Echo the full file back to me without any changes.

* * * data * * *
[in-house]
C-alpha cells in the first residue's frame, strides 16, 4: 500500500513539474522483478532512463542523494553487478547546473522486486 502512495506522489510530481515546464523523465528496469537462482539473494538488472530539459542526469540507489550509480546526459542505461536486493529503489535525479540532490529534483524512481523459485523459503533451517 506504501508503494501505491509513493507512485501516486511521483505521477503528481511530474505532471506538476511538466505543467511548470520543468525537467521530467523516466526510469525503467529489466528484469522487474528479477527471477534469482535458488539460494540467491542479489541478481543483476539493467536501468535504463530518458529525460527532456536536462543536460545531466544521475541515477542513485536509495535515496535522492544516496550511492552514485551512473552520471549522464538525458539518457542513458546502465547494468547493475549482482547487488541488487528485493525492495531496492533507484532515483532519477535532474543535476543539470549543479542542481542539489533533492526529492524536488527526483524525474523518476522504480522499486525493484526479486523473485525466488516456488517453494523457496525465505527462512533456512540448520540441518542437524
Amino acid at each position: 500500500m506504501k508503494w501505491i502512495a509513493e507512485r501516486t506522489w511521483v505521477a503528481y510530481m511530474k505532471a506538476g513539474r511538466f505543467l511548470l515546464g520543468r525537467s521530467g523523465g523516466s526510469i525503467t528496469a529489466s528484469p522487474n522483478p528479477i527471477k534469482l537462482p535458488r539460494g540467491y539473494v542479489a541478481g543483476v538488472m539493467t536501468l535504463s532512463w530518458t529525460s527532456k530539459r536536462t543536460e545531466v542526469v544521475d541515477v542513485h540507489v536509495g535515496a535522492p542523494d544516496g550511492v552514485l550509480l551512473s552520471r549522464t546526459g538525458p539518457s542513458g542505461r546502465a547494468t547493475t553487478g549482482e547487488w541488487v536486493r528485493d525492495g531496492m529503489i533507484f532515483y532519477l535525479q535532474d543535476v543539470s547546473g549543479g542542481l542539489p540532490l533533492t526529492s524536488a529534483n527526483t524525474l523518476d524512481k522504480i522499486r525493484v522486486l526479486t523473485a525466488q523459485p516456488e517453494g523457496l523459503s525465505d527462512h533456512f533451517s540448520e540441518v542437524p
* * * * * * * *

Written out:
[in-house]
C-alpha cells in the first residue's frame, strides 16, 4: 500500500513539474522483478532512463542523494553487478547546473522486486 502512495506522489510530481515546464523523465528496469537462482539473494538488472530539459542526469540507489550509480546526459542505461536486493529503489535525479540532490529534483524512481523459485523459503533451517 506504501508503494501505491509513493507512485501516486511521483505521477503528481511530474505532471506538476511538466505543467511548470520543468525537467521530467523516466526510469525503467529489466528484469522487474528479477527471477534469482535458488539460494540467491542479489541478481543483476539493467536501468535504463530518458529525460527532456536536462543536460545531466544521475541515477542513485536509495535515496535522492544516496550511492552514485551512473552520471549522464538525458539518457542513458546502465547494468547493475549482482547487488541488487528485493525492495531496492533507484532515483532519477535532474543535476543539470549543479542542481542539489533533492526529492524536488527526483524525474523518476522504480522499486525493484526479486523473485525466488516456488517453494523457496525465505527462512533456512540448520540441518542437524
Amino acid at each position: 500500500m506504501k508503494w501505491i502512495a509513493e507512485r501516486t506522489w511521483v505521477a503528481y510530481m511530474k505532471a506538476g513539474r511538466f505543467l511548470l515546464g520543468r525537467s521530467g523523465g523516466s526510469i525503467t528496469a529489466s528484469p522487474n522483478p528479477i527471477k534469482l537462482p535458488r539460494g540467491y539473494v542479489a541478481g543483476v538488472m539493467t536501468l535504463s532512463w530518458t529525460s527532456k530539459r536536462t543536460e545531466v542526469v544521475d541515477v542513485h540507489v536509495g535515496a535522492p542523494d544516496g550511492v552514485l550509480l551512473s552520471r549522464t546526459g538525458p539518457s542513458g542505461r546502465a547494468t547493475t553487478g549482482e547487488w541488487v536486493r528485493d525492495g531496492m529503489i533507484f532515483y532519477l535525479q535532474d543535476v543539470s547546473g549543479g542542481l542539489p540532490l533533492t526529492s524536488a529534483n527526483t524525474l523518476d524512481k522504480i522499486r525493484v522486486l526479486t523473485a525466488q523459485p516456488e517453494g523457496l523459503s525465505d527462512h533456512f533451517s540448520e540441518v542437524p